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Am J Med Genet B Neuropsychiatr Genet. 2010 Mar 5;153B(2):582-591. doi: 10.1002/ajmg.b.31023.

Support of association between BRD1 and both schizophrenia and bipolar affective disorder.

Author information

Institute of Human Genetics, University of Aarhus, Aarhus, Denmark.
Department of Haematology, Aalborg Hospital, Aarhus University Hospital, Aalborg, Denmark.
Centre for Psychiatric Research, Aarhus University Hospital, Risskov, Denmark.
Department of Psychiatry, Bispebjerg Hospital, Copenhagen, Denmark.
Molecular Psychiatry Laboratory, Department of Mental Health Sciences, Windeyer Institute for Medical Science, Royal Free and University College Medical School, University College London, London, UK.
West Berkshire NHS Trust, Reading, UK.
Broad Institute (MIT/Harvard), Boston, Massachusetts.
Barts and the Royal London School of Medicine, Queen Mary College, London, UK.
National Centre for Register-Based Research, University of Aarhus, Aarhus, Denmark.


A recent study published by our group implicated the bromodomain containing protein 1 (BRD1) gene located at chromosome 22q13.33 with schizophrenia (SZ) and bipolar affective disorder (BPD) susceptibility and provided evidence suggesting a possible role for BRD1 in neurodevelopment. The present study reports an association analysis of BRD1 and the neighboring gene ZBED4 using a Caucasian case-control sample from Denmark and England (UK/DK sample: 490 patients with BPD, 527 patients with SZ, and 601 control individuals), and genotypes obtained from a BPD genome wide association (GWA) study of an overlapping English sample comprising 506 patients with BPD and 510 control individuals (UCL sample). In the UK/DK sample we genotyped 11 SNPs in the BRD1 region, of which six showed association with SZ (minimal single marker P-values of 0.0014), including two SNPs that previously showed association in a Scottish population [Severinsen et al. (2006); Mol Psychiatry 11(12): 1126-1138]. Haplotype analysis revealed specific risk as well as protective haplotypes with a minimal P-value of 0.0027. None of the 11 SNPs showed association with BPD. However, analyzing seven BRD1 SNPs obtained from the BPD GWA study, positive associations with BPD was observed with all markers (minimal P-value of 0.0014). The associations reported add further support for the implication of BRD1 with SZ and BPD susceptibility.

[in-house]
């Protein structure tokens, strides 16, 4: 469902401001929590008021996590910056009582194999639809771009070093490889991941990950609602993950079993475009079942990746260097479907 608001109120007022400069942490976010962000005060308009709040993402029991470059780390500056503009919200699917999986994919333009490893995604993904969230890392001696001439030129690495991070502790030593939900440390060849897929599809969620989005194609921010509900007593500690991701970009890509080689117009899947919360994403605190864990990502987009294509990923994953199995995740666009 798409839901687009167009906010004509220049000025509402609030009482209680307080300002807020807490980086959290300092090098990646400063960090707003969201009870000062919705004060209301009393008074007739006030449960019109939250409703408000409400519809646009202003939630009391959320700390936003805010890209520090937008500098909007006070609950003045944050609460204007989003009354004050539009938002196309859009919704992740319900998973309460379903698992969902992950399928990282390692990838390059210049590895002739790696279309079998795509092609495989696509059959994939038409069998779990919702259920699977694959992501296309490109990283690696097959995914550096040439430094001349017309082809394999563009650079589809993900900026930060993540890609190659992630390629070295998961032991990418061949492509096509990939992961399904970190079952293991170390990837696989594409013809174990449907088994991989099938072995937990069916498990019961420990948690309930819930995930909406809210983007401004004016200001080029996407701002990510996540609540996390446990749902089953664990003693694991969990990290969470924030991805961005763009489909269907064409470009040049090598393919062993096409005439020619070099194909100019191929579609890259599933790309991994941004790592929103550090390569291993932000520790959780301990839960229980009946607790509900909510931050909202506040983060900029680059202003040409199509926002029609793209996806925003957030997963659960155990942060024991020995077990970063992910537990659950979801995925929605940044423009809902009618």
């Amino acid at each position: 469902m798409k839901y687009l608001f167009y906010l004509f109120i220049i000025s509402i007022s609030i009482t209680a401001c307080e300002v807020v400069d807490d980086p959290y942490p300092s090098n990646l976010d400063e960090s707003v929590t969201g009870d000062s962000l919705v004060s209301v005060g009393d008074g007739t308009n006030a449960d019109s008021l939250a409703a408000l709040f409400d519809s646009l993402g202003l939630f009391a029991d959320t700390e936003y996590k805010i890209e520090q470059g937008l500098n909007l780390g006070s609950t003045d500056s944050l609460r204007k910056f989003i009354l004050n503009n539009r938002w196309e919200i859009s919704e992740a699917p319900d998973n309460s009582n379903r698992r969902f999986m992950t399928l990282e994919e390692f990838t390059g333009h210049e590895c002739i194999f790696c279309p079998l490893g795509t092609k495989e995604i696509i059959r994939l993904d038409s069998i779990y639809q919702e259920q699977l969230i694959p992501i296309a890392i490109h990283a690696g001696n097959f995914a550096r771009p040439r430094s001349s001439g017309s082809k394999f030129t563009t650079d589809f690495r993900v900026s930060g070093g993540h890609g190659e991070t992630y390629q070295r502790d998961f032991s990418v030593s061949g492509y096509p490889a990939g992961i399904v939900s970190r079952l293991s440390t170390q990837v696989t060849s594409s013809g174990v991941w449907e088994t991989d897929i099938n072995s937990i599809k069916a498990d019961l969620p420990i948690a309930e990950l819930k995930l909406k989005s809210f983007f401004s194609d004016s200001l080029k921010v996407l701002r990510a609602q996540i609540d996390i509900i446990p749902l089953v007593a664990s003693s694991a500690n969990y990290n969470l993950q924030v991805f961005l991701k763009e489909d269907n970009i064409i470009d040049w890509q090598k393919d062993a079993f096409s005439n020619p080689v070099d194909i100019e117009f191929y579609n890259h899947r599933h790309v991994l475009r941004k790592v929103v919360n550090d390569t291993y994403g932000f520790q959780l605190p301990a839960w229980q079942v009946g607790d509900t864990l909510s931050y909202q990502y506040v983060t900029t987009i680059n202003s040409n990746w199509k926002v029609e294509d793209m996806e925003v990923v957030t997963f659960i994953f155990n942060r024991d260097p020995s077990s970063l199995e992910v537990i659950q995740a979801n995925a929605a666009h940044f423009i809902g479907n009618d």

[Indexed for MEDLINE]

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